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History of The Peloponnesian War - Book II   


being independent. This Teres is in no way related to Tereus who
married Pandion's daughter Procne from Athens; nor indeed did they
belong to the same part of Thrace. Tereus lived in Daulis, part of
what is now called Phocis, but which at that time was inhabited by
Thracians. It was in this land that the women perpetrated the
outrage upon Itys; and many of the poets when they mention the
nightingale call it the Daulian bird. Besides, Pandion in
contracting an alliance for his daughter would consider the advantages
of mutual assistance, and would naturally prefer a match at the
above moderate distance to the journey of many days which separates
Athens from the Odrysians. Again the names are different; and this
Teres was king of the Odrysians, the first by the way who attained
to any power. Sitalces, his son, was now sought as an ally by the
Athenians, who desired his aid in the reduction of the Thracian
towns and of Perdiccas. Coming to Athens, Nymphodorus concluded the
alliance with Sitalces and made his son Sadocus an Athenian citizen,
and promised to finish the war in Thrace by persuading Sitalces to
send the Athenians a force of Thracian horse and targeteers. He also
reconciled them with Perdiccas, and induced them to restore Therme
to him; upon which Perdiccas at once joined the Athenians and
Phormio in an expedition against the Chalcidians. Thus Sitalces, son
of Teres, King of the Thracians, and Perdiccas, son of Alexander, King
of the Macedonians, became allies of Athens.
Meanwhile the Athenians in the hundred vessels were still cruising
round Peloponnese. After taking Sollium, a town belonging to
Corinth, and presenting the city and territory to the Acarnanians of
Palaira, they stormed Astacus, expelled its tyrant Evarchus, and
gained the place for their confederacy. Next they sailed to the island
of Cephallenia and brought it over without using force. Cephallenia
lies off Acarnania and Leucas, and consists of four states, the
Paleans, Cranians, Samaeans, and Pronaeans. Not long afterwards the
fleet returned to Athens. Towards the autumn of this year the
Athenians invaded the Megarid with their whole levy, resident aliens
included, under the command of Pericles, son of Xanthippus. The
Athenians in the hundred ships round Peloponnese on their journey home
had just reached Aegina, and hearing that the citizens at home were in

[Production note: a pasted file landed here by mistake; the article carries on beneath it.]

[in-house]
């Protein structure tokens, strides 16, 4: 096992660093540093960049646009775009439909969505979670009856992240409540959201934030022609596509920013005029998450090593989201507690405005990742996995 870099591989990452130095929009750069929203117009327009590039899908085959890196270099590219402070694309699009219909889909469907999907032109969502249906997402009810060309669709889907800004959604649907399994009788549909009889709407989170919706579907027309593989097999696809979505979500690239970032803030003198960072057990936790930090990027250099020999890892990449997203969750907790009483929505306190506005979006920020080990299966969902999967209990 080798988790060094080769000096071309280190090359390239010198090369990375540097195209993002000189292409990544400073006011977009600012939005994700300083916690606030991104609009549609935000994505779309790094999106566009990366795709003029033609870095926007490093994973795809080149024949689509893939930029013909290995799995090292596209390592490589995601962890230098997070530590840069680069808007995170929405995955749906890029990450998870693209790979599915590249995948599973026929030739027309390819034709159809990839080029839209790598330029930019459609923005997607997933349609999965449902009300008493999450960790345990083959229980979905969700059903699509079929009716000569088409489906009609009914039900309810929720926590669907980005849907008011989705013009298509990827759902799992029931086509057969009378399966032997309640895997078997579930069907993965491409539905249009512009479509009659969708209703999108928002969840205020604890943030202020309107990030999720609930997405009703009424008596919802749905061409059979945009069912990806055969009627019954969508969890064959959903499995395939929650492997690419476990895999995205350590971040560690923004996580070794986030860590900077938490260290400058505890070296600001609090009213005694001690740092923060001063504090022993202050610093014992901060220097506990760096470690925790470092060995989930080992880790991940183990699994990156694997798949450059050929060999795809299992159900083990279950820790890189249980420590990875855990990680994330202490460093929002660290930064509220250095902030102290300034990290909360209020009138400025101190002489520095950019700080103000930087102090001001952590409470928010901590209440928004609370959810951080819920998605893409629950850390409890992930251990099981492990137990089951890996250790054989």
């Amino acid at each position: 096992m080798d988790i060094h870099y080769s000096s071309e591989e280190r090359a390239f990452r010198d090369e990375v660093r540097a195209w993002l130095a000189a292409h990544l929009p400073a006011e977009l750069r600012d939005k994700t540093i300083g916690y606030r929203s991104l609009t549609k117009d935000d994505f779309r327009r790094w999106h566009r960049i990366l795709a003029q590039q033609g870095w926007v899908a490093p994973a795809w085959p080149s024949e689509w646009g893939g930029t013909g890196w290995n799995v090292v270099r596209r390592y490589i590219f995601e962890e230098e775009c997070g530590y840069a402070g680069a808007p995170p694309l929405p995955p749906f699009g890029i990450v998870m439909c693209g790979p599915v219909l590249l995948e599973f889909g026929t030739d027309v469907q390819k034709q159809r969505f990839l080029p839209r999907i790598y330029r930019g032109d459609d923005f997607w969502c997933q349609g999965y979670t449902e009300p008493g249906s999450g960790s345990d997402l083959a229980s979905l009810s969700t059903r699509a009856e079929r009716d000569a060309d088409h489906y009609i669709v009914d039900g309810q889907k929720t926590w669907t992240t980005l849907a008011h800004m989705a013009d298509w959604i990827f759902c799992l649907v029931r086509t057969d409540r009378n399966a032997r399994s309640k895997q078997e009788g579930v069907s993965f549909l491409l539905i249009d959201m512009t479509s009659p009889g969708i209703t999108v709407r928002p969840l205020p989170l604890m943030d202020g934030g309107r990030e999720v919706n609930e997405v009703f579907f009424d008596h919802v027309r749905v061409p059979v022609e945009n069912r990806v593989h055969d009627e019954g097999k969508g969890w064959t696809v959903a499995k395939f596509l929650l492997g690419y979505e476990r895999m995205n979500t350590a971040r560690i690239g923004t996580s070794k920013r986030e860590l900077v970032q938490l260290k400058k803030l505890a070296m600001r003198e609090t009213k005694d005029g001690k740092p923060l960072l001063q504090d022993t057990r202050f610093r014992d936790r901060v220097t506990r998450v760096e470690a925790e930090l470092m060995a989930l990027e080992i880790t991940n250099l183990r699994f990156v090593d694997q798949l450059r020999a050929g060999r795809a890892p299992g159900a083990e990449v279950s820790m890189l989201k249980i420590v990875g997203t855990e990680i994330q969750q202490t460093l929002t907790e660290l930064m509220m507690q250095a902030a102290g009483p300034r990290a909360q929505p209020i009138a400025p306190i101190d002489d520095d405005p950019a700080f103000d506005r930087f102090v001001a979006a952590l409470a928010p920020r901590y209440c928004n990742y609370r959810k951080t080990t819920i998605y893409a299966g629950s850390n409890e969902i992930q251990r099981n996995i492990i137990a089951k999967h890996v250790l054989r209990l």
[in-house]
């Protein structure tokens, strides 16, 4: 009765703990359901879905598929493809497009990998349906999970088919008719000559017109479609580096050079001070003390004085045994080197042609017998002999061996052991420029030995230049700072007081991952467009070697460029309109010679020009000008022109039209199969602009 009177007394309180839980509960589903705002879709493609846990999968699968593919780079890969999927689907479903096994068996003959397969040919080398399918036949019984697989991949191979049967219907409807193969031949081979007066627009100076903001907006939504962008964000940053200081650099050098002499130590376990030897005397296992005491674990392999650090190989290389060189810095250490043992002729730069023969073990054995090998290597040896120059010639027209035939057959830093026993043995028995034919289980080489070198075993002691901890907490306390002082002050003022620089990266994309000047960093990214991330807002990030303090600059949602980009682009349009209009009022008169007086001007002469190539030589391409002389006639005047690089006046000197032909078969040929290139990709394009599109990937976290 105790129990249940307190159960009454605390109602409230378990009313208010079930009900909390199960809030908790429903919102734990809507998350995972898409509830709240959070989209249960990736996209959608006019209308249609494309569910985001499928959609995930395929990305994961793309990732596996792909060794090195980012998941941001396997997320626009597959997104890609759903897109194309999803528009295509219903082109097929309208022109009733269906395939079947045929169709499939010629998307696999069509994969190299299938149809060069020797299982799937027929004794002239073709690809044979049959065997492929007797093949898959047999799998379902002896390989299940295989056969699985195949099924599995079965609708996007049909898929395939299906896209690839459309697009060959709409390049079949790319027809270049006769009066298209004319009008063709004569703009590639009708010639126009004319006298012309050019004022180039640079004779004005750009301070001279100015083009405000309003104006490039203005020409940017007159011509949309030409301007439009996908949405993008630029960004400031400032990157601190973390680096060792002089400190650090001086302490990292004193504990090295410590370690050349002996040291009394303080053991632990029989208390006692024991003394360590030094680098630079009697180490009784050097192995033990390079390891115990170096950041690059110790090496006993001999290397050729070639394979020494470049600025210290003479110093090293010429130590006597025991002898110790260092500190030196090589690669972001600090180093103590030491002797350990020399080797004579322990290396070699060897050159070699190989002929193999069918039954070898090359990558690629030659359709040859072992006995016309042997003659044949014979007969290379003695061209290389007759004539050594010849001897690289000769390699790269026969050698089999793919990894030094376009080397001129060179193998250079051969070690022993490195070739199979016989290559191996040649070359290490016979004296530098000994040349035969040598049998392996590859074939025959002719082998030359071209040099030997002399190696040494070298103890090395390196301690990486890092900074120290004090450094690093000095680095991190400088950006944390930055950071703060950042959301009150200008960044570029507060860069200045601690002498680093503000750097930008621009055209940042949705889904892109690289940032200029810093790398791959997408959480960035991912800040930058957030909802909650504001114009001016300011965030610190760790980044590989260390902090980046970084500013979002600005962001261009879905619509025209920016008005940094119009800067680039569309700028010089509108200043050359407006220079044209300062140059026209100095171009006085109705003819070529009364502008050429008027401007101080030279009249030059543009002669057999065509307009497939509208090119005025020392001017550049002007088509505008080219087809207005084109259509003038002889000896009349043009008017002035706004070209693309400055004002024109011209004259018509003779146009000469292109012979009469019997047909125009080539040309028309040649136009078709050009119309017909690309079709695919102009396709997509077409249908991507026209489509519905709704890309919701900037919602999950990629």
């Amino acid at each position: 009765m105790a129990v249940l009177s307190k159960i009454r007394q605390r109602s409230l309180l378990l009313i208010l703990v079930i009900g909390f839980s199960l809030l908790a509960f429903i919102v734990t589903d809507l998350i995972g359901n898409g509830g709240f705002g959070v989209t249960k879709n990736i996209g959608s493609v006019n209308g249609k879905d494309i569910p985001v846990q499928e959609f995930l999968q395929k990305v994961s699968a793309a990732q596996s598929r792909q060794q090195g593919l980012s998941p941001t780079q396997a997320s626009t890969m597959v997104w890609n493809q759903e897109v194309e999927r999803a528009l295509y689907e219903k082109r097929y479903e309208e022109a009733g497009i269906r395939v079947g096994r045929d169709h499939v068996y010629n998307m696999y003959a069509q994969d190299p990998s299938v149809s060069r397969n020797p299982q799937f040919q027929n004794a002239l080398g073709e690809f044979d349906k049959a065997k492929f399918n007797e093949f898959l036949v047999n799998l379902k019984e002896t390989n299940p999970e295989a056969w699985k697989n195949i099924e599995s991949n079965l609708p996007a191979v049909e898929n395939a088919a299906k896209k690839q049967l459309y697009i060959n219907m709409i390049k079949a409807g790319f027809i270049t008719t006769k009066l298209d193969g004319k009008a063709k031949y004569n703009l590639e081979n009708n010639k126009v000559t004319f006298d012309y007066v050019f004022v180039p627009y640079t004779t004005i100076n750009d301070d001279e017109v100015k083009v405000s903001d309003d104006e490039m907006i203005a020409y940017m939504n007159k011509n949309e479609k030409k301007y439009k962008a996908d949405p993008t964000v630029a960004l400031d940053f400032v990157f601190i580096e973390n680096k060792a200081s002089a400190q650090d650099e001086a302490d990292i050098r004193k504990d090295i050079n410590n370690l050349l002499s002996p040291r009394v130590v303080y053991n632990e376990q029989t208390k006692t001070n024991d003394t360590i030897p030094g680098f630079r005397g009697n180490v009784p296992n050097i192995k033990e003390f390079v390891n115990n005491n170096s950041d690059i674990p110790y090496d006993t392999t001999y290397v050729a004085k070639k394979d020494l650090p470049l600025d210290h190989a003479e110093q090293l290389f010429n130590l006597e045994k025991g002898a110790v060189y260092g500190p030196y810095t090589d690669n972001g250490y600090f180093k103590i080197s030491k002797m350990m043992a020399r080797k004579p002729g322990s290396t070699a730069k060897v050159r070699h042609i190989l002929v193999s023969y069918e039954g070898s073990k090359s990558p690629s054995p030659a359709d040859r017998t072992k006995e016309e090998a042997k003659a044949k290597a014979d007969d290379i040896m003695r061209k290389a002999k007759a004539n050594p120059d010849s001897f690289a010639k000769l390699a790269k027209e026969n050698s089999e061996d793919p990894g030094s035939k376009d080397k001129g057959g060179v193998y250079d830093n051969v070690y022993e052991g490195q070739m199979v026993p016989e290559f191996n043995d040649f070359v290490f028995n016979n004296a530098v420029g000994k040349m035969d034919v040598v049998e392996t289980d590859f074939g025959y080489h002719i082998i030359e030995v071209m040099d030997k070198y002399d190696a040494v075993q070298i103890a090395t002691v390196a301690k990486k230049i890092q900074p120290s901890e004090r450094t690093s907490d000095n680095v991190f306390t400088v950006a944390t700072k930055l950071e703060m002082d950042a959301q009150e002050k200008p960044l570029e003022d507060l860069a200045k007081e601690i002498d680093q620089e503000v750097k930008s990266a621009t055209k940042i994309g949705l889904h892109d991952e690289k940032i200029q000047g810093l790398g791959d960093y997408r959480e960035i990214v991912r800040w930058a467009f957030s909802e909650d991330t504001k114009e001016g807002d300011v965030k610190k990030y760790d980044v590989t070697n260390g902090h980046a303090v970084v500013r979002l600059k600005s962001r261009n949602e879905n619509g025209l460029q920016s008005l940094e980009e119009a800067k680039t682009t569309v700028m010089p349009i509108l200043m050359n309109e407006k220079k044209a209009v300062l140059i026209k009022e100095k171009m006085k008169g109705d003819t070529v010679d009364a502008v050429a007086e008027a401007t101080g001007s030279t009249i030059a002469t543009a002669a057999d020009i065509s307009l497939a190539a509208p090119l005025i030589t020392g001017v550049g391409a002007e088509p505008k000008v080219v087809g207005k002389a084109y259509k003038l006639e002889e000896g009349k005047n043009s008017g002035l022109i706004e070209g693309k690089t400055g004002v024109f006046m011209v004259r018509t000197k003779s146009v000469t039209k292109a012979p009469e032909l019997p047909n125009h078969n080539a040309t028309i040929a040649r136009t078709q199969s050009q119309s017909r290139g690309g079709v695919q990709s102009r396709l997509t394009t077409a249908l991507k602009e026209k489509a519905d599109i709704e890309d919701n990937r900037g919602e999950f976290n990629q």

full force at Megara, now sailed over and joined them. This was
without doubt the largest army of Athenians ever assembled, the
state being still in the flower of her strength and yet unvisited by
the plague. Full ten thousand heavy infantry were in the field, all
Athenian citizens, besides the three thousand before Potidaea. Then
the resident aliens who joined in the incursion were at least three
thousand strong; besides which there was a multitude of light
troops. They ravaged the greater part of the territory, and then
retired. Other incursions into the Megarid were afterwards made by the
Athenians annually during the war, sometimes only with cavalry,
sometimes with all their forces. This went on until the capture of
Nisaea. Atalanta also, the desert island off the Opuntian coast, was
towards the end of this summer converted into a fortified post by
the Athenians, in order to prevent privateers issuing from Opus and
the rest of Locris and plundering Euboea. Such were the events of this
summer after the return of the Peloponnesians from Attica.
In the ensuing winter the Acarnanian Evarchus, wishing to return
to Astacus, persuaded the Corinthians to sail over with forty ships
and fifteen hundred heavy infantry and restore him; himself also
hiring some mercenaries. In command of the force were Euphamidas,
son of Aristonymus, Timoxenus, son of Timocrates, and Eumachus, son of
Chrysis, who sailed over and restored him and, after failing in an
attempt on some places on the Acarnanian coast which they were
desirous of gaining, began their voyage home. Coasting along shore
they touched at Cephallenia and made a descent on the Cranian
territory, and losing some men by the treachery of the Cranians, who
fell suddenly upon them after having agreed to treat, put to sea
somewhat hurriedly and returned home.

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